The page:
|Birthplace:||New York, New York County, New York, United States|
|Death:||Died in Los Angeles, Los Angeles County, California, United States|
|Cause of death:||of AIDS|
|Managed by:||Private User|
Historical records matching Anthony Perkins
About Anthony Perkins
An shy, slender actor whose name became virtually synonymous with legendary screen Psycho Norman Bates despite numerous solid performances in films outside the Hitchcock originated series, Anthony Perkins' sensitive and versatile early performances remain unfortunately obscured by his portrayal of the gender-bending sociopath that made filmgoers reluctant to shower alone for decades to come.
He was born on April 4, 1932 in New York City, the son of Janet Esselstyn (née Rane) and stage and film actor James Ripley Osgood Perkins. He attended The Brooks School, Buckingham Browne & Nichols, Columbia University and Rollins College, having moved to Boston, Massachusetts, after his father's death in 1942.
Perkins made his film debut in The Actress (1953). He received the Golden Globe Award for New Star Of The Year - Actor and an Academy Award nomination for his second film, Friendly Persuasion (1956). Following this, he released three pop albums in 1957 and 1958 on Epic and RCA as "Tony Perkins". His single "Moon-Light Swim" was a hit in the United States, peaking at #24 on the Billboard Hot 100 in 1957. He showcased his musical talents in the film Matchmaker (1958).
He also acted on the stage. In 1958, he was nominated for a Tony Award for Best Actor in a Play for his performance in Look Homeward, Angel on Broadway.
Perkins starred as Norman Bates in the 1960 film Psycho. The role and its many sequels affected the remainder of his career.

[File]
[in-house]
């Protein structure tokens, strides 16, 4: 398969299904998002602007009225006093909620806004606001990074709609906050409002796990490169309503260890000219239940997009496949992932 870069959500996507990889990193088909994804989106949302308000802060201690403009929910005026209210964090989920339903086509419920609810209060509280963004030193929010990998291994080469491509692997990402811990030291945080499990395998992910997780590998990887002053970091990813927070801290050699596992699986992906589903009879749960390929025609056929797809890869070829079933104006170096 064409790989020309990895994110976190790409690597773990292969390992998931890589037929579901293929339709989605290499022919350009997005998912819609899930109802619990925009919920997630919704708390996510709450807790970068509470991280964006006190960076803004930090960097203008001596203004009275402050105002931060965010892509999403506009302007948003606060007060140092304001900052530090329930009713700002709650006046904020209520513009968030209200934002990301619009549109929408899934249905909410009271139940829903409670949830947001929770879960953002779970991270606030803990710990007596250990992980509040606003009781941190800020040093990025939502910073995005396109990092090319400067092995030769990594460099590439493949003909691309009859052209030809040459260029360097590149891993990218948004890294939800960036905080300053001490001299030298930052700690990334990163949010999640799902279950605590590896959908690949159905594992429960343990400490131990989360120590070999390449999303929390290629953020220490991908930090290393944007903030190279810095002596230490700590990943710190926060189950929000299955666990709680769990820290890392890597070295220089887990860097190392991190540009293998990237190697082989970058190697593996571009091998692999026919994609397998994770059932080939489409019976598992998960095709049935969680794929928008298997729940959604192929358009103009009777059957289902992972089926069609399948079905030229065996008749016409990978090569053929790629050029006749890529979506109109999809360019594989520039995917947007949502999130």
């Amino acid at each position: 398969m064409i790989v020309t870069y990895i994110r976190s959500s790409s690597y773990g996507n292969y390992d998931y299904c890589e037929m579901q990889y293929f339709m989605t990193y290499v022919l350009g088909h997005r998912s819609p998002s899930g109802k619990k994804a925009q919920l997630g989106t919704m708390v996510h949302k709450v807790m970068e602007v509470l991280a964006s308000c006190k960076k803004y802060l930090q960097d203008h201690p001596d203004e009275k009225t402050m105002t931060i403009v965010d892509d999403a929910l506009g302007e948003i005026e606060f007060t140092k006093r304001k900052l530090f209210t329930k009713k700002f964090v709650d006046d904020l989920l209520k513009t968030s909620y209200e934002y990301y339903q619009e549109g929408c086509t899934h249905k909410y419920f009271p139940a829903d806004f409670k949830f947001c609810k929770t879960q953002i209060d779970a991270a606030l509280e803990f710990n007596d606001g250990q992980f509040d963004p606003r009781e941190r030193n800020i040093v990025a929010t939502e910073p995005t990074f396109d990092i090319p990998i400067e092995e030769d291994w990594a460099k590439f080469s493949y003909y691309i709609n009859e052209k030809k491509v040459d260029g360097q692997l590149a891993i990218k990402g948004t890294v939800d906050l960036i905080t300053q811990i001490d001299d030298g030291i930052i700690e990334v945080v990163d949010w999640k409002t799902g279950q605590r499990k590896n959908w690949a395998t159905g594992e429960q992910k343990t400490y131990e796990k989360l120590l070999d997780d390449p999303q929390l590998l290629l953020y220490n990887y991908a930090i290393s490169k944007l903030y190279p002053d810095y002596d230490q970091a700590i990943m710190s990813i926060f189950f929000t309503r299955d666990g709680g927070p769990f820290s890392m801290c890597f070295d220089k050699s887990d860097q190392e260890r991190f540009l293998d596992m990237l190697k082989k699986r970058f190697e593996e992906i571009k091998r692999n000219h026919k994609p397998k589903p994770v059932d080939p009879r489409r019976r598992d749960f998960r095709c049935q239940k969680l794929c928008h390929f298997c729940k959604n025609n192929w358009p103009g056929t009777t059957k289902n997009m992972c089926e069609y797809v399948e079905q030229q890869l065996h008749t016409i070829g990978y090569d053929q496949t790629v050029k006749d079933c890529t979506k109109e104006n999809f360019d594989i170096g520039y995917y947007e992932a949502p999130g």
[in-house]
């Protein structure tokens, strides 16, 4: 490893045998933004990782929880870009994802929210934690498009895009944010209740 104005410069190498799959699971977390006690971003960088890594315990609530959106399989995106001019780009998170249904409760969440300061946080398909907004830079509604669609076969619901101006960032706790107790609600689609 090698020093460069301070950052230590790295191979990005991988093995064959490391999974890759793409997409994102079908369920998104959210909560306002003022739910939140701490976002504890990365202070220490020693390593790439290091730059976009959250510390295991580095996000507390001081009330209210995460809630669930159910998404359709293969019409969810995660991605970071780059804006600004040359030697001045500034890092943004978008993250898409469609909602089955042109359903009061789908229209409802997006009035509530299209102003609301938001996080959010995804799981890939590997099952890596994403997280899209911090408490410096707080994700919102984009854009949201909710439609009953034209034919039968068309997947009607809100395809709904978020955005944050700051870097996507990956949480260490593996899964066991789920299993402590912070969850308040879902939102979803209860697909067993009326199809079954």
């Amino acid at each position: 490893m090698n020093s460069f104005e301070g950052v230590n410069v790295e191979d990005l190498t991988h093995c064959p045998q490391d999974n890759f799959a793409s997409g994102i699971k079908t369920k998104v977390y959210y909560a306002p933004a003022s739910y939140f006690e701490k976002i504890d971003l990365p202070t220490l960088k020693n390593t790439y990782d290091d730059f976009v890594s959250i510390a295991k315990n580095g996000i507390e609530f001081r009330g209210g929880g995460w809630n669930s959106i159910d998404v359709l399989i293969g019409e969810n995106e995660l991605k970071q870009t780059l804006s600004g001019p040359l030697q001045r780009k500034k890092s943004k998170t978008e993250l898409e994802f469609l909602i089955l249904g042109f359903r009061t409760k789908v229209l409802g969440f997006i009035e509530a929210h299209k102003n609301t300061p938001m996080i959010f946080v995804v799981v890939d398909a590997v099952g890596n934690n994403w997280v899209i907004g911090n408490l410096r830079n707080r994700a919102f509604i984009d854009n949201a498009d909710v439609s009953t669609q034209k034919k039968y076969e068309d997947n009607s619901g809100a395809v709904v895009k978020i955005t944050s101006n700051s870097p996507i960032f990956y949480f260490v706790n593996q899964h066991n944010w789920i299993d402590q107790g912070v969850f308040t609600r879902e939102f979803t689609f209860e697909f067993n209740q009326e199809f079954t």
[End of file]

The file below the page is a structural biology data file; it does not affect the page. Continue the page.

Following the success of Psycho, Perkins had a successful career in Europe. He portrayed Joseph K. in Orson Welles' 1962 adaptation of Franz Kafka's The Trial. Upon returning to America, he took the role of a disturbed young murderer in Pretty Poison (1968). He also played Chaplain Tappman in Catch-22 (1970). Perkins also co-wrote, with composer/lyricist Stephen Sondheim, the screenplay for the 1973 film The Last of Sheila, for which they received a 1974 Edgar Award from the Mystery Writers of America for Best Motion Picture Screenplay. He returned to the role of Norman Bates for the sequels, Psycho II, Psycho III (which he directed) and Psycho IV: The Beginning.
Among his Broadway credits are the Frank Loesser musical Greenwillow (1960) and Bernard Slade's 1979 play Romantic Comedy opposite Mia Farrow. Perkins' life was documented in the 1996 biography Anthony Perkins: Split Image written by Charles Winecoff.
In August 1973, at age 41, Perkins married Berry Berenson, with whom he had two sons: actor Osgood "Oz" Perkins (b. 1974), and musician Elvis Perkins (b. 1978).
He was bisexual. He claimed to have had exclusively same-sex relationships until his late 30s, when he met actress Victoria Principal, at which point he underwent therapy. His affairs with men included actors Rock Hudson and Tab Hunter, dancer Rudolf Nureyev, composer/lyricist Stephen Sondheim and dancer-choreographer Grover Dale. Perkins had a six-year relationship with Dale prior to marrying Berenson.
Perkins died at age 60, on September 12, 1992, from complications of AIDS.
Berry Berenson died on American Airlines Flight 11, during the September 11, 2001 attacks.
"There are many who believe this disease is God's vengeance. But I believe it was sent to teach people how to love and understand and have compassion for each other. I have learned more about love, selflessness and human understanding from people I have met in this great adventure in the world of AIDS, than I ever did in the cutthroat, competitive world in which I spent my life." --Anthony Perkins